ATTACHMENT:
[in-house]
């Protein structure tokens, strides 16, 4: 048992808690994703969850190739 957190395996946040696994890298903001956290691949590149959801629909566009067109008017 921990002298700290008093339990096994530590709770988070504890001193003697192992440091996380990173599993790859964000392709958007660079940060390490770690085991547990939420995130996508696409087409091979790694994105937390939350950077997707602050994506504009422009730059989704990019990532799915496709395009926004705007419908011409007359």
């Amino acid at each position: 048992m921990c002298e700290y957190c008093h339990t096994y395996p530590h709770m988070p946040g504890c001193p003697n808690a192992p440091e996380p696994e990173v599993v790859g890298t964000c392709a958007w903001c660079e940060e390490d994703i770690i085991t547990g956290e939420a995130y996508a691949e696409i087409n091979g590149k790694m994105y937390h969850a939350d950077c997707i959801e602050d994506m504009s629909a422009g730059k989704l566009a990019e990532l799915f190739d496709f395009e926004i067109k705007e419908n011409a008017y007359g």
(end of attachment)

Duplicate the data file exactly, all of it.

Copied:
[in-house]
């Protein structure tokens, strides 16, 4: 048992808690994703969850190739 957190395996946040696994890298903001956290691949590149959801629909566009067109008017 921990002298700290008093339990096994530590709770988070504890001193003697192992440091996380990173599993790859964000392709958007660079940060390490770690085991547990939420995130996508696409087409091979790694994105937390939350950077997707602050994506504009422009730059989704990019990532799915496709395009926004705007419908011409007359």
């Amino acid at each position: 048992m921990c002298e700290y957190c008093h339990t096994y395996p530590h709770m988070p946040g504890c001193p003697n808690a192992p440091e996380p696994e990173v599993v790859g890298t964000c392709a958007w903001c660079e940060e390490d994703i770690i085991t547990g956290e939420a995130y996508a691949e696409i087409n091979g590149k790694m994105y937390h969850a939350d950077c997707i959801e602050d994506m504009s629909a422009g730059k989704l566009a990019e990532l799915f190739d496709f395009e926004i067109k705007e419908n011409a008017y007359g």